A brief note on quotes
December 11, 2013
By Ed Henninger
“Quotes make the story!”
How many times have we heard that? Oh … maybe thousands.
Unfortunately, we too often fail to give good quotes their due. And, unfortunately again, when we do use a good quote in a pullout, we don’t use it well.
I confess: I wouldn’t hesitate a moment to trim a story so I can display a good pull quote with it. Yes, pull quotes can take up about three or four column inches of space, but a good pull quote—well displayed—can draw readers into a story. It often does the job better than the headline.
Some thoughts on the creation and display of pull quotes:
Let them breathe. Placing a heavy rule above and/or below a pull quote (example at right) may make readers bounce up to the top of the next column in the package.
It’s OK to place them in the middle of a leg of type. As long as you allow enough text above and below the pull quote, readers are perceptive enough to see that they should continue reading below the quote.
Place the pullout in a paragraph, not between paragraphs. A pull quote between paragraphs just invites readers to stop reading when they get to the quote.
Avoid a pull quote design that calls for large quote marks. That look is dated.
Do you set pull quotes centered? Flush left? Even flush right? Some of my clients, depending on the overall display of the package, use any of the three (but not all at the same time).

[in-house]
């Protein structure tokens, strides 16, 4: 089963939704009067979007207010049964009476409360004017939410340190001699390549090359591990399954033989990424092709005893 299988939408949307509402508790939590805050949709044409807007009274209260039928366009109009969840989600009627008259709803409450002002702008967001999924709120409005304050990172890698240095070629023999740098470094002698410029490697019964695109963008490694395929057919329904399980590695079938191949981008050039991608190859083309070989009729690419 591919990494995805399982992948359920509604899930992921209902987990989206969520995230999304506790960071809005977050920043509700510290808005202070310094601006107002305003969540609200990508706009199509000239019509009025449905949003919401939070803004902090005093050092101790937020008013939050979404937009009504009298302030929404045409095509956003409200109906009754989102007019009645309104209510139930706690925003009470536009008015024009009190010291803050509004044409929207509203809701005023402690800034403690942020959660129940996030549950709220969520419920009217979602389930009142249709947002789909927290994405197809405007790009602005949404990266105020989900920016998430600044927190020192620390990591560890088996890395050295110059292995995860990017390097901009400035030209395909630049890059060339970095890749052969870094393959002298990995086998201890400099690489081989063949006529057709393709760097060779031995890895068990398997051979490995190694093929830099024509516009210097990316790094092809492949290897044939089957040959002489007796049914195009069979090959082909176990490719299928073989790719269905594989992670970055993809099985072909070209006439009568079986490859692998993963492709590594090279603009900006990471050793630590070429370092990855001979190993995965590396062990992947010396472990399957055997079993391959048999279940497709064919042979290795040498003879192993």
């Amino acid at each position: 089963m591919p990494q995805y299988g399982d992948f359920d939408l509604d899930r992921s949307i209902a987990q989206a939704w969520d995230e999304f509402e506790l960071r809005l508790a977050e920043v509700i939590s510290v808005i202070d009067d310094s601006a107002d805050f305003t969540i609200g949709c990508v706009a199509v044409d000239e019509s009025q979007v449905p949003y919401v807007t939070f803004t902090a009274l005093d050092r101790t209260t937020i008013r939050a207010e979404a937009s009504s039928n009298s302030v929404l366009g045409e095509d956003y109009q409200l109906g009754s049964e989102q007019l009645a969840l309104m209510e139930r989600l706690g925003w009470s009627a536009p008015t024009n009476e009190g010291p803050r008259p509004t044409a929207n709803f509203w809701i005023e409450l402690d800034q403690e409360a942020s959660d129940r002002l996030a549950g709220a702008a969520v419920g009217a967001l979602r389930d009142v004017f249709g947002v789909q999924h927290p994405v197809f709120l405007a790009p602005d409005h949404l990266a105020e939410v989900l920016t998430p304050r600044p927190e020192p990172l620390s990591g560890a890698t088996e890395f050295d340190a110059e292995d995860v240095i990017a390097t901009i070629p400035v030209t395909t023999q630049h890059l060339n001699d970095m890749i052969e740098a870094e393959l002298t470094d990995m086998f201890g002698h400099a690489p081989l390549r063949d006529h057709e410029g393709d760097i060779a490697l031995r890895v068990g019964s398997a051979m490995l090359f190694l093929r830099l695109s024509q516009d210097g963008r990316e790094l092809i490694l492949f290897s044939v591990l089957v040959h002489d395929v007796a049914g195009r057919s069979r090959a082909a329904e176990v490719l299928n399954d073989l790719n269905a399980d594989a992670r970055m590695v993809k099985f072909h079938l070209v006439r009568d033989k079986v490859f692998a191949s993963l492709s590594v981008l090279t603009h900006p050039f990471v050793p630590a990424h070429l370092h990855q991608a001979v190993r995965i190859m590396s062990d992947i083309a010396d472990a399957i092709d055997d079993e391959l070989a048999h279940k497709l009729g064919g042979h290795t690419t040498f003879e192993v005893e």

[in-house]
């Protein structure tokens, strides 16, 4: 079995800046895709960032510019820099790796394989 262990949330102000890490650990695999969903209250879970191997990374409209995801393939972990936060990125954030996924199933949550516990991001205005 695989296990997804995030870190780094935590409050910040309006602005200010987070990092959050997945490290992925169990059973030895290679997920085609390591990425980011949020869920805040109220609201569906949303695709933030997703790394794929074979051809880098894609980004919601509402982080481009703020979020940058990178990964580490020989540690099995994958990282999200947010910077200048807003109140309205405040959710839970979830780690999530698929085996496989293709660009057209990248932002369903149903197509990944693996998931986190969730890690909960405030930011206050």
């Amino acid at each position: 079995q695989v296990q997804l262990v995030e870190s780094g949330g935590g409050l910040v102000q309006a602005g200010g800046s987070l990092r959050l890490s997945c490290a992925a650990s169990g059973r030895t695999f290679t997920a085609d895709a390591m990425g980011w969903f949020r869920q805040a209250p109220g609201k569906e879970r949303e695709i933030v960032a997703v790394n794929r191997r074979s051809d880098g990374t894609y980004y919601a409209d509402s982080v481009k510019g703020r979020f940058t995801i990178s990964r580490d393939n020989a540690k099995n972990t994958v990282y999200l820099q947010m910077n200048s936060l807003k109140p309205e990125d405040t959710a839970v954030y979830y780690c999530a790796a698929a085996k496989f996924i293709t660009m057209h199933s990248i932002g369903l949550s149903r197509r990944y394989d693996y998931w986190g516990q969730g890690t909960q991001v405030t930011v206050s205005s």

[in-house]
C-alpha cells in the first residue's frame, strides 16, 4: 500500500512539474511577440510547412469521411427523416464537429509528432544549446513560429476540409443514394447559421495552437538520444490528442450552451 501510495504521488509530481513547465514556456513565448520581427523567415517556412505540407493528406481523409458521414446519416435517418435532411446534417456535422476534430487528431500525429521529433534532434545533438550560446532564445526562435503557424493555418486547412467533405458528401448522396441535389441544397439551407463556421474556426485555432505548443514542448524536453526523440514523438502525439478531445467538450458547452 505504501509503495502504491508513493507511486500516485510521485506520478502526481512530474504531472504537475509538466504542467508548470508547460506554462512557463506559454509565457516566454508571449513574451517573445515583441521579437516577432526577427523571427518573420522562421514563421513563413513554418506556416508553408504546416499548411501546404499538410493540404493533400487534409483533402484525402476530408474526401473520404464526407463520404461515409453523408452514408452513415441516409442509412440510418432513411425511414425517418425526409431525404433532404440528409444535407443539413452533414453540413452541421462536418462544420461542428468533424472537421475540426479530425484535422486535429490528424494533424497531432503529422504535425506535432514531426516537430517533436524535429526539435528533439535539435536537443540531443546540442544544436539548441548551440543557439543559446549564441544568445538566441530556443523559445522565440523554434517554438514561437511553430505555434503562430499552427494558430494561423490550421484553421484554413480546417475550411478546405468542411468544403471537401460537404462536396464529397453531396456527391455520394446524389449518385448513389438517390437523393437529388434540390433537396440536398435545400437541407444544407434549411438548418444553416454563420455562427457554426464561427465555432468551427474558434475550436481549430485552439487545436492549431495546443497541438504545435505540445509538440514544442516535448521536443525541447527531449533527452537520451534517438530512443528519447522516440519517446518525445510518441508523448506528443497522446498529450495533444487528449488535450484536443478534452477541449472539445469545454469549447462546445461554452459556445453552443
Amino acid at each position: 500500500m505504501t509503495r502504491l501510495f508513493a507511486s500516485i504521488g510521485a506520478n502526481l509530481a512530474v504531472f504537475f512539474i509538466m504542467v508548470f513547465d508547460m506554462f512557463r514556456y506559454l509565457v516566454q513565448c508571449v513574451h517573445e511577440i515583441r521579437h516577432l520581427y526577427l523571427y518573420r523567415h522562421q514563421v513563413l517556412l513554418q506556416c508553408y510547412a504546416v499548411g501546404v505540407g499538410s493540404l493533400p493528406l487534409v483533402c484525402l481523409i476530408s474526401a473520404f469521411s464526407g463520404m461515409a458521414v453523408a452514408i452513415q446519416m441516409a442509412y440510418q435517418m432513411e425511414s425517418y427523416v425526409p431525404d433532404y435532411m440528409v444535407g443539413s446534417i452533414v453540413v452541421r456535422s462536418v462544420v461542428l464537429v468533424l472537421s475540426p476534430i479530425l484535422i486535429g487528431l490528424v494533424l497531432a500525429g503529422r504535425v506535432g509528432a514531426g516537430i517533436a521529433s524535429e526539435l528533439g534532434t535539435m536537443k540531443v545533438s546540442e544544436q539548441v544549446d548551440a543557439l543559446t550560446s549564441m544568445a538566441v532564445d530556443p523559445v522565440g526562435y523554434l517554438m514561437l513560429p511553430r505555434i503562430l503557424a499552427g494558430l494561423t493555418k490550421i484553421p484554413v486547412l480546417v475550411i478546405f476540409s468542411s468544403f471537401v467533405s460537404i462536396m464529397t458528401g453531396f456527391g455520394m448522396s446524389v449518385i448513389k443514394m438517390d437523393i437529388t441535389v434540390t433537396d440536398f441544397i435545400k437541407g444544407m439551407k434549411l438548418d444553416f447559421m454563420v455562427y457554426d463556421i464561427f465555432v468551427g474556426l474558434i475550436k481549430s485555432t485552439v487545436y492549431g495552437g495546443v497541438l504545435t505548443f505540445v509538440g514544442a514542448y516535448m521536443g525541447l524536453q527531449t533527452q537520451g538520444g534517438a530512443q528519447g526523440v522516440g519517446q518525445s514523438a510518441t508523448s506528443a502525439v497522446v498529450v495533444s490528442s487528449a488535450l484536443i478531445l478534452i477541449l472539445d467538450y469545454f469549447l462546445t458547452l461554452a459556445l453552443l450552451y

Treat pull quotes like headlines: Use only single quote marks.
Treat pull quotes like headlines: Don’t hyphenate.
A pull quote stretched across two columns (or more) can become too dominant.
A pull quote centered between two columns can create poor word spacing in adjacent text. It’s a problem I avoid by choosing not to use the centered placement.
“Quotes make the story!” It’s true. But how you make the quote helps to make the package.
Want a free evaluation of your newspaper’s design? Just contact me at email@example.com or at 803-327-3322.
If this column has been helpful, you may be interested in my books “Henninger on Design” and “101 Henninger Helpful Hints.” With their help you’ll have a better idea how to design for your readers. Find out more at www.henningerconsulting.com. © Ed Henninger 2013
ED HENNINGER is an independent newspaper consultant and the director of Henninger Consulting, offering comprehensive newspaper design services including redesigns, workshops, staff training and evaluations. E-mail: firstname.lastname@example.org. On the Web: henningerconsulting.com. Phone: 803-327-3322.